An electronic wayfinding system on the University of Guelph campus designed to help blind and visually impaired people navigate their way around campus continues to expand.
U of G was the first Canadian post-secondary campus to install an indoor and outdoor electronic wayfinding system in 2018.
Called BlindSquare, the system relies on a network of wall-mounted beacons whose low-energy signals are picked up by the devices of users who have downloaded the BlindSquare app. The app then provides audio voicing to help users understand their surroundings and provide them with directions and important information.
Introduced initially in high-traffic buildings, there are now 400 GPS-enabled BlindSquare service points on campus including at the entrances to all buildings.
“We are proud to be leading this initiative as the first Canadian post-secondary institution with this complete system,” said Jill Vigers, manager of architectural services with Physical Resources.
System combines GPS, Bluetooth beacons and QR codes
When BlindSquare users enter the beacon coverage zone – which comprises a 10-kilometre radius covering the main campus, the U of G Arboretum and much of downtown Guelph – the system begins to talk to the user to alert them of the locations of corridors, elevators, stairways and campus landmarks.
When the GPS satellite fails indoors, the system becomes dependent on Bluetooth signals that are battery-operated. Eighty per cent of buildings on U of G’s campus have this service.
QR codes provide additional information about specific locations, such as telling a user that one elevator bank takes visitors to upper-floor classrooms while another bank does not. They are in the J.T. Powell Building, the Mitchell Centre, all single-use gender-neutral washrooms and campus map totems.
“Several American universities have installed partial electronic wayfinding systems, but not all three components: outdoor GPS, Bluetooth beacons and QR codes,” said Vigers.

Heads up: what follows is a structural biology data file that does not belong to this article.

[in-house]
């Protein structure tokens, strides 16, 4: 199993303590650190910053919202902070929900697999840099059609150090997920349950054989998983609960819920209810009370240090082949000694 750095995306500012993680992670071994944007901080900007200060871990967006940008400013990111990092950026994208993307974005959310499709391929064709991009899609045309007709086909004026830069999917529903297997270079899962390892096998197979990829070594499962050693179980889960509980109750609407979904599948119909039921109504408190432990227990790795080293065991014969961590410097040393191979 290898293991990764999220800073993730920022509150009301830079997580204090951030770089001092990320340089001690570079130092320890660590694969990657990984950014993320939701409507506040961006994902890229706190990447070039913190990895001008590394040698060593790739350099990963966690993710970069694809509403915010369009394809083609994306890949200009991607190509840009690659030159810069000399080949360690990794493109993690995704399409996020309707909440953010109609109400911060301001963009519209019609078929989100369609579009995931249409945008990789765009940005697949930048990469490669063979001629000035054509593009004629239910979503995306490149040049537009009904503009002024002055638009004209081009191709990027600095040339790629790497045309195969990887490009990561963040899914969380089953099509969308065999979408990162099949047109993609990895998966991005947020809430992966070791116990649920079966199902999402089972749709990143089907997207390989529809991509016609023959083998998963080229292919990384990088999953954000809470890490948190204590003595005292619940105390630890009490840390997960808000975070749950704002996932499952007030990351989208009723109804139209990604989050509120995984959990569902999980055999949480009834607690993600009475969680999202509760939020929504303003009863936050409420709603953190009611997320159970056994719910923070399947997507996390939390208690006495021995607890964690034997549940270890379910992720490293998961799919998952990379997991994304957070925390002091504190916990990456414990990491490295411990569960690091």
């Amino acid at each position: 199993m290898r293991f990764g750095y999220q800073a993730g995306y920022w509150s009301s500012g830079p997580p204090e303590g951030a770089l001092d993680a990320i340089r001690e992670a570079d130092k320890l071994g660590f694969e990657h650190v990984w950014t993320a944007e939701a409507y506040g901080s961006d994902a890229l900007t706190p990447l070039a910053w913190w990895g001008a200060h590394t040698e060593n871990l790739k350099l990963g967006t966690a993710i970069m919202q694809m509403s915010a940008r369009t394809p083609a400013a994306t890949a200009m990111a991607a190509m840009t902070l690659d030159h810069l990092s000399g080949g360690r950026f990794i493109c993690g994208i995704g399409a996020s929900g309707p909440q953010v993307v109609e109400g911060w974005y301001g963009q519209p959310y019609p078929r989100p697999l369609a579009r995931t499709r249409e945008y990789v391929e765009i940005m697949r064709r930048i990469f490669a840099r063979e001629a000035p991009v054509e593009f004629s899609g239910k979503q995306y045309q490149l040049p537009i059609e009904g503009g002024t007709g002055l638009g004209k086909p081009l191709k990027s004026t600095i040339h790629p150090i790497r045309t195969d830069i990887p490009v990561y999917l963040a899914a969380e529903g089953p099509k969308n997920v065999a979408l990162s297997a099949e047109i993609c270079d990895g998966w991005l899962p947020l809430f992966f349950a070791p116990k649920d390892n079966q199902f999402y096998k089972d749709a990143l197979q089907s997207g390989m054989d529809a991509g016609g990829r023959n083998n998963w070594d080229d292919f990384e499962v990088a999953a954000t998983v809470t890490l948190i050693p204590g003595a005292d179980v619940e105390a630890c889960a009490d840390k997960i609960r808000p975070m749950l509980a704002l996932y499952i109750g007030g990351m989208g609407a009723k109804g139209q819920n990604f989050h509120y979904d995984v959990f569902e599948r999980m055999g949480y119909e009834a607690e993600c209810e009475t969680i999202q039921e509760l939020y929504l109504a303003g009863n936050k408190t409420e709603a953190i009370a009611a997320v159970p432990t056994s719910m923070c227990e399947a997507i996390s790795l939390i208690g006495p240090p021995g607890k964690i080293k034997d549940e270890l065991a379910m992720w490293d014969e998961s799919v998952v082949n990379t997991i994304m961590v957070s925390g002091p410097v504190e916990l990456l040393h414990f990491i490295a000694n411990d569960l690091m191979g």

By providing students with multiple layers of information about where they are while confirming their location, BlindSquare provides more convenient information about immediate surroundings than Braille signs can, and the information can continually be kept current.
Another tool to aid in wayfinding
The BlindSquare app does not replace the skills of a cane and/or heightened use of sense of hearing. Instead, the app becomes another tool to aid in wayfinding and for learning additional information about the spaces and history on campus.
Vigers helped launch the campus BlindSquare project after hearing about wayfinding systems during an accessibility conference in 2016. She was already working on a campus-wide wayfinding and signage upgrade for pedestrians and visitors and helped incorporate a system for people with visual impairments.
The Guelph Lions Club provided $48,000 in funding over four years to extend the BlindSquare system across campus.
With U-R-Able and Key2Access, the service group has committed to an additional initiative that would see “smart” speakers installed on electric utility vehicles. That initiative is currently in its test phase and would tell BlindSquare users about whether the vehicle is parked or running and warn of its location.
“We’re committed to expanding, maintaining and keeping the system relevant, and are thankful for the Guelph Lions Club’s support,” said Vigers.